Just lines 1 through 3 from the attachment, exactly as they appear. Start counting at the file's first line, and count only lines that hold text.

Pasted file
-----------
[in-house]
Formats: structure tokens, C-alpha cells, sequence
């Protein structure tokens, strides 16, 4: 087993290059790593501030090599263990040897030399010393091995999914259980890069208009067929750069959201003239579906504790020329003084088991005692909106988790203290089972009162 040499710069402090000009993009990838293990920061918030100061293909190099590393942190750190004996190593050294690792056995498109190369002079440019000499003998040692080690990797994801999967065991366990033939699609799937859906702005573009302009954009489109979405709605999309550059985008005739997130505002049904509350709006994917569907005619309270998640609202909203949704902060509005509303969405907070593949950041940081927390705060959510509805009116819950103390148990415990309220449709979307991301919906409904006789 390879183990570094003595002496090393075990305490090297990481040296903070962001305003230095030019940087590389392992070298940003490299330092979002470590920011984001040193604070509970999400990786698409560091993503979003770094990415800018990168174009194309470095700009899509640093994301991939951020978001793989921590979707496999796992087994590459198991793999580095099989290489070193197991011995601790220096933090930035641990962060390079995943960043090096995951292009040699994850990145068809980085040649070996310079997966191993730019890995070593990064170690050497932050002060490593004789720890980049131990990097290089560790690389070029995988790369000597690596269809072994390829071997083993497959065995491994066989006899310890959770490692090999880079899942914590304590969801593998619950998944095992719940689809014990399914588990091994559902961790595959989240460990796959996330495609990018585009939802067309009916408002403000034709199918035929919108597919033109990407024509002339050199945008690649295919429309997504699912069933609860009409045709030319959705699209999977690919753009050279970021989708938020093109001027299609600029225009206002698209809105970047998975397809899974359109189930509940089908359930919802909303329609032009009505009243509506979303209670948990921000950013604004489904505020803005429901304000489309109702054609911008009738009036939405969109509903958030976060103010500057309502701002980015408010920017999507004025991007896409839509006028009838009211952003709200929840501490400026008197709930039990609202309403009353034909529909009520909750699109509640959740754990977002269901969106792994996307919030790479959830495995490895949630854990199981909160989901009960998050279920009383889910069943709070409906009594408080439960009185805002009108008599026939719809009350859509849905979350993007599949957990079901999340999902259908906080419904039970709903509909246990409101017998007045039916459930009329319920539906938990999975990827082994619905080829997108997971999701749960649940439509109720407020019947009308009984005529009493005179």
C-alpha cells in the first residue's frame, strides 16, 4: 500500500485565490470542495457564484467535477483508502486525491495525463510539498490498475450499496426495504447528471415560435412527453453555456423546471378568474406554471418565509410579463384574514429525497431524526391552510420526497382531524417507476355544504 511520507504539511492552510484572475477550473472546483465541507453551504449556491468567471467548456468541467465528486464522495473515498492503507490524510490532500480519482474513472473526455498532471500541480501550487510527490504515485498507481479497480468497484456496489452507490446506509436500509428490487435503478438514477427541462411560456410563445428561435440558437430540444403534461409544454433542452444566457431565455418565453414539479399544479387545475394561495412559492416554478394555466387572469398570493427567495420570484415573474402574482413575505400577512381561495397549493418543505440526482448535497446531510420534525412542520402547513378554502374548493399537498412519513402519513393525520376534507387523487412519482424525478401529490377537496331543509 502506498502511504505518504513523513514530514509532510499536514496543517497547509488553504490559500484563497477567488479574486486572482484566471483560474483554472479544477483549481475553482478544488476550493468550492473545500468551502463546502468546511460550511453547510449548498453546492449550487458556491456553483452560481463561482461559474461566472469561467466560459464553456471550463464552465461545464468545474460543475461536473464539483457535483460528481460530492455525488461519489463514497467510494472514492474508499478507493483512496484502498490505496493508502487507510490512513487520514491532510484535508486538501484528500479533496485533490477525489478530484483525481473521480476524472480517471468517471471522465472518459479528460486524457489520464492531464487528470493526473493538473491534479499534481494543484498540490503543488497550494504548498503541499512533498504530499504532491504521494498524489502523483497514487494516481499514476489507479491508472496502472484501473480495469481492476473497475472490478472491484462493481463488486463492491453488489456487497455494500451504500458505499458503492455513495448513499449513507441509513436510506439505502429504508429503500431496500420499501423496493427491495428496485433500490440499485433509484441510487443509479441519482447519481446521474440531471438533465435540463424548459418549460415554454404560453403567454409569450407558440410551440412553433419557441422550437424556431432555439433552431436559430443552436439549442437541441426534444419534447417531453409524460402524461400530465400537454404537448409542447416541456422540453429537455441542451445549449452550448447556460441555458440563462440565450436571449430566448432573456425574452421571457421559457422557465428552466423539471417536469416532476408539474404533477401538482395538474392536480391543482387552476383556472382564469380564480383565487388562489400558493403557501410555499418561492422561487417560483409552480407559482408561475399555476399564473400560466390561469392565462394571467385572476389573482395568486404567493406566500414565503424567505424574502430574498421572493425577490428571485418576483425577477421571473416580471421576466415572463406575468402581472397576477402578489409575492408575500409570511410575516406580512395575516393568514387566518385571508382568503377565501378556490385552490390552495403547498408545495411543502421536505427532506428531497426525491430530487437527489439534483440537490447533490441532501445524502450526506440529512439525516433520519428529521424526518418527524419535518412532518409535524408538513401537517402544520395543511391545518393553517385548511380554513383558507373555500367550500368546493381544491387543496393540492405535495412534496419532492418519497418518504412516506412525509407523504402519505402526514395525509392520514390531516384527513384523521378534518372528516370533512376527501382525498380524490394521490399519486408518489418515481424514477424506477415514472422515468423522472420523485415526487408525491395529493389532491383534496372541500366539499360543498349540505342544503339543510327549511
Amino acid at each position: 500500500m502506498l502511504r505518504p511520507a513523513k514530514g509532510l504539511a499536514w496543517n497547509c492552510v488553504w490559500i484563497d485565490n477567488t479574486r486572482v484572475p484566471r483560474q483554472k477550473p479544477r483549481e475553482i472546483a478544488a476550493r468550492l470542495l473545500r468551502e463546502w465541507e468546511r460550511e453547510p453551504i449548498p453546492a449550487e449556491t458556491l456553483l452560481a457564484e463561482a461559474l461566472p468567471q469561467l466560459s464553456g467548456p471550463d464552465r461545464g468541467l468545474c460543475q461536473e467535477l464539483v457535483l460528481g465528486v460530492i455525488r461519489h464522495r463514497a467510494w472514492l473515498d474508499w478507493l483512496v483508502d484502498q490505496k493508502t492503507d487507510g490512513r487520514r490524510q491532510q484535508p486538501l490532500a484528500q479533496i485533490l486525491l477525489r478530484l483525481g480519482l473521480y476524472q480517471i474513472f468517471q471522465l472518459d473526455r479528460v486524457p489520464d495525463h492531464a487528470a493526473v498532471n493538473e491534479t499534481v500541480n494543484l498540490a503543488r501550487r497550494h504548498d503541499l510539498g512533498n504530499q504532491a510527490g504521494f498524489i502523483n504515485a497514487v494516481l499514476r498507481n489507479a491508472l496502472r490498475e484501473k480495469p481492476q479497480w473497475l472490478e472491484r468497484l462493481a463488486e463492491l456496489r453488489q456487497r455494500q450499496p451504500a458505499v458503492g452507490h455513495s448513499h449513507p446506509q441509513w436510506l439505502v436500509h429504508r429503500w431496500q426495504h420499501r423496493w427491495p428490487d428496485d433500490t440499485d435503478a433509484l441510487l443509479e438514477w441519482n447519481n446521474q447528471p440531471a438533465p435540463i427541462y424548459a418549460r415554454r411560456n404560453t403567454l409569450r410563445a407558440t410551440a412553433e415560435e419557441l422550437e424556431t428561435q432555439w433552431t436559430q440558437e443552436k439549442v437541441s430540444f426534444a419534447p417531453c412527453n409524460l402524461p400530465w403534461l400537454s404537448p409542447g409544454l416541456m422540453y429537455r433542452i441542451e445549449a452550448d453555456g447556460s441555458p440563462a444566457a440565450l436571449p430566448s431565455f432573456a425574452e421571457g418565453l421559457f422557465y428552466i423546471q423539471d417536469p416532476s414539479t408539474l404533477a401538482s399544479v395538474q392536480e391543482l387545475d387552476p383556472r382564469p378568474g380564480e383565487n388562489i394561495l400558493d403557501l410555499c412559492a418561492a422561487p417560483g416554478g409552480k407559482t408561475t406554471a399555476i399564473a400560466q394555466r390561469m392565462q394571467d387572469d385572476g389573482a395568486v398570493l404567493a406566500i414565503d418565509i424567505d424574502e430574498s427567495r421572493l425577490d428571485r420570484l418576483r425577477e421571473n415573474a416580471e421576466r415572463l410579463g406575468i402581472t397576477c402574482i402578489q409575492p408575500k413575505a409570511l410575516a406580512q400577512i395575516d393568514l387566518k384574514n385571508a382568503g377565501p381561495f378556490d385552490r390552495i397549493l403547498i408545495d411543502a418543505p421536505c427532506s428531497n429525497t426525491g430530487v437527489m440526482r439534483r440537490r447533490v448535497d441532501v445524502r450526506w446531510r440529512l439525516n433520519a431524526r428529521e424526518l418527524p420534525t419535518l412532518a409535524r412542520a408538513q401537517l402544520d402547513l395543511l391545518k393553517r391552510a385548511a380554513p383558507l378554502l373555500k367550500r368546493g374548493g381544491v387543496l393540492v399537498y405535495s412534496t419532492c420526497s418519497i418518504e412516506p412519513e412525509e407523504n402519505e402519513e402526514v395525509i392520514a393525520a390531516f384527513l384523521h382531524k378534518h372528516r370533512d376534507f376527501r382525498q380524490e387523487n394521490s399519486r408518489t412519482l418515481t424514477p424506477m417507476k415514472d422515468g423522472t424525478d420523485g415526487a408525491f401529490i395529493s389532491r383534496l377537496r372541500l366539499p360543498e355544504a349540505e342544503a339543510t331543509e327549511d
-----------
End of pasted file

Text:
[in-house]
Formats: structure tokens, C-alpha cells, sequence
């Protein structure tokens, strides 16, 4: 087993290059790593501030090599263990040897030399010393091995999914259980890069208009067929750069959201003239579906504790020329003084088991005692909106988790203290089972009162 040499710069402090000009993009990838293990920061918030100061293909190099590393942190750190004996190593050294690792056995498109190369002079440019000499003998040692080690990797994801999967065991366990033939699609799937859906702005573009302009954009489109979405709605999309550059985008005739997130505002049904509350709006994917569907005619309270998640609202909203949704902060509005509303969405907070593949950041940081927390705060959510509805009116819950103390148990415990309220449709979307991301919906409904006789 390879183990570094003595002496090393075990305490090297990481040296903070962001305003230095030019940087590389392992070298940003490299330092979002470590920011984001040193604070509970999400990786698409560091993503979003770094990415800018990168174009194309470095700009899509640093994301991939951020978001793989921590979707496999796992087994590459198991793999580095099989290489070193197991011995601790220096933090930035641990962060390079995943960043090096995951292009040699994850990145068809980085040649070996310079997966191993730019890995070593990064170690050497932050002060490593004789720890980049131990990097290089560790690389070029995988790369000597690596269809072994390829071997083993497959065995491994066989006899310890959770490692090999880079899942914590304590969801593998619950998944095992719940689809014990399914588990091994559902961790595959989240460990796959996330495609990018585009939802067309009916408002403000034709199918035929919108597919033109990407024509002339050199945008690649295919429309997504699912069933609860009409045709030319959705699209999977690919753009050279970021989708938020093109001027299609600029225009206002698209809105970047998975397809899974359109189930509940089908359930919802909303329609032009009505009243509506979303209670948990921000950013604004489904505020803005429901304000489309109702054609911008009738009036939405969109509903958030976060103010500057309502701002980015408010920017999507004025991007896409839509006028009838009211952003709200929840501490400026008197709930039990609202309403009353034909529909009520909750699109509640959740754990977002269901969106792994996307919030790479959830495995490895949630854990199981909160989901009960998050279920009383889910069943709070409906009594408080439960009185805002009108008599026939719809009350859509849905979350993007599949957990079901999340999902259908906080419904039970709903509909246990409101017998007045039916459930009329319920539906938990999975990827082994619905080829997108997971999701749960649940439509109720407020019947009308009984005529009493005179």